Pop Quizzes: There will also be graded pop quizzes over assigned reading. These quizzes will be short and given at the start of class. They can not be made up.

Portfolios: Though you will receive a grade for each individual essay you write throughout the semester, the final portfolio is your opportunity to show serious commitment to your work through the revision of one essay written this semester. **Keep all in-class exercises, drafts of your essays, and feedback!**  You will need to collect these documents to show your revision skills and progress as a writer this semester.

Participation  – Because EN 105 is not based on lecture style instruction, regular class attendance and participation in discussion and in-class exercises are expected and necessary for successful completion of the course. Participation begins by arriving to class on time with your books and reading/writing assignments completed; once class begins, you should be ready to discuss assignments and complete in-class work. Arriving late to class and missing class entirely will definitely drop your participation grade.


Essay 1:                                   10%

Essay 2:                                   10%

Essay 3:                                   10%

Essay 4:                                   10%

Core Assessment

(Portfolio and Reflective Essay):30%

Participation:                            15%

Reading Responses:                 10%

Pop quizzes:                            5%

Total:                                       100%

Late Submission of Course Materials:

Reading and writing assignments must be completed by the date they are listed on the syllabus. Written assignments are to be delivered in person by the student at the beginning of class. Papers and reading responses will be docked ten percent of the potential grade for each class period they are late. Excessive lateness may cause course failure. If you know you will miss a class on the date a graded assignment is due, please inform me as soon as possible. I do accept early work.  However, pop quizzes can not be made up. Please do not email me assignments unless you have made arrangements with me prior to doing so

Classroom Rules of Conduct:

While in class, be prepared to participate in discussion, in-class exercises, and group work. To maintain an environment of tolerance and mutual respect, refrain from offensive comments, even in jest, and unnecessary chatter. Please turn off your phone and other electronic devices before entering the classroom.  Engaging in unrelated activities and/or sleeping will lower your class participation. If you are clearly and repetitively distracted, you may be counted as absent.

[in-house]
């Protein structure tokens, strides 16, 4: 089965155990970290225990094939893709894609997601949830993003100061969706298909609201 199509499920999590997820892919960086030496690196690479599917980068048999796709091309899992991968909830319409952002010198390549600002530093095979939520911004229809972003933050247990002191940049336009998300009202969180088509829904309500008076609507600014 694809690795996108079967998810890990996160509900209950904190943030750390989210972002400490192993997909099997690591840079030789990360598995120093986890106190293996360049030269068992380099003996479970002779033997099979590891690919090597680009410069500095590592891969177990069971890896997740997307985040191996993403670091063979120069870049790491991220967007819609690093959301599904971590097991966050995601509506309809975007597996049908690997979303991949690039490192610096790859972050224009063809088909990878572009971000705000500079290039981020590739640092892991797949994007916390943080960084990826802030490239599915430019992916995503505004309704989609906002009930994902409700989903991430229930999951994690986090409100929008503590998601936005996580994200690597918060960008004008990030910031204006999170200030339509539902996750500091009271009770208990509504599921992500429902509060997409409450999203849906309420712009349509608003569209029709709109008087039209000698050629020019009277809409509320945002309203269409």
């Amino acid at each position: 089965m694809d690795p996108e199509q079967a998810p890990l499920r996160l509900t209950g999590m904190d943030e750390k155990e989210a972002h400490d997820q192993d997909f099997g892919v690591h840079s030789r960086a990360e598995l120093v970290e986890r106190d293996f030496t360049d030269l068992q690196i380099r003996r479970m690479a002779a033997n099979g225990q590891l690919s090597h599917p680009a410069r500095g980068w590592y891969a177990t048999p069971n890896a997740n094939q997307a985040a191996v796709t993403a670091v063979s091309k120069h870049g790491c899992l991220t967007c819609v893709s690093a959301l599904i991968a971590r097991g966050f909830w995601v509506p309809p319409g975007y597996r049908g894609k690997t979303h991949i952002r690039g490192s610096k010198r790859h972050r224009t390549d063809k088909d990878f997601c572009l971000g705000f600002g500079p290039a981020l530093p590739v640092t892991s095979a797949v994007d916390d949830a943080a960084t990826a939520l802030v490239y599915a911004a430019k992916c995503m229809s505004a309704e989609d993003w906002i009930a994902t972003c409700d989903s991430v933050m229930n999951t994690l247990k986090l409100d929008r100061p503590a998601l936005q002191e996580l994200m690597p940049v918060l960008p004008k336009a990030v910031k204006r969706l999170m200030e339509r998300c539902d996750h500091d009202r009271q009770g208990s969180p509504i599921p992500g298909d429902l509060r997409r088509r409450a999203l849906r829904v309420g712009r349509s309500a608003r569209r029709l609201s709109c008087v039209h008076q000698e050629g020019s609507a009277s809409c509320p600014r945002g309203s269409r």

You are expected to type or word process and double-space all out-of-class written assignments.  Each assignment will be written in Times New Roman, twelve-point font and have one-inch margins. Include a heading with the student’s name, instructor’s name, course, section number, and date.  Also, indicate a title. 

Course Topic/Dates/Assignments:

Weeks One through Four:  In 50 Essays, read Alexie’s “The Joy of Reading and Writing: Superman and Me” in Cohen (15); Vowell’s “Shooting Dad” (412); Hughes’ “Salvation” (179);  Lorde’s “The Fourth of July” (239); Eighner’s “On Dumpster Diving” (146).   Complete Essay 1.

Weeks Five through Eight: In 50 Essays, read Sedaris’ “A Plague of Tics” (359); Staples’ “Just Walk On By: Black Men and Public Space” (383); Kingston’s “No Name Woman” (221); Momaday’s “The Way to Rainy Mountain” (273); Ericsson’s “The Ways We Lie” (159).  Complete Essay 2. 

Weeks Nine through Twelve: In 50 Essays, read Woolf’s “The Death of the Moth” ( 448); Orwell’s “Shooting an Elephant” (284); Baldwin’s “Notes of a Native Son” (50); White’s “Once More to the Lake” (431); Mairs’ “On Being a Cripple” (244). Complete Essay 3.

Weeks Thirteen through Fifteen: In 50 Essays, read Hurston’s “How It Feels to Be Colored Me” (182); Mukherjee’s “Two Ways to Belong in America” (280); Rose’s “I Just Wanna Be Average” (331 ). Complete Essay 4.

Academic Honesty:
Academic integrity is the foundation of the academic community. Because each student has the primary responsibility for being academically honest, students are advised to read and understand all sections of this policy relating to standards of conduct and academic life. Park University students and faculty members are encouraged to take advantage of the University resources available for learning about academic honesty (www.park.edu/current or http://www.park.edu/faculty/).from Park University 2010-2011 Undergraduate Catalog Page 92

Plagiarism involves the use of quotations without quotation marks, the use of quotations without indication of the source, the use of another's idea without acknowledging the source, the submission of a paper, laboratory report, project, or class assignment (any portion of such) prepared by another person, or incorrect paraphrasing. from Park University 2010-2011 Undergraduate Catalog Page 92-93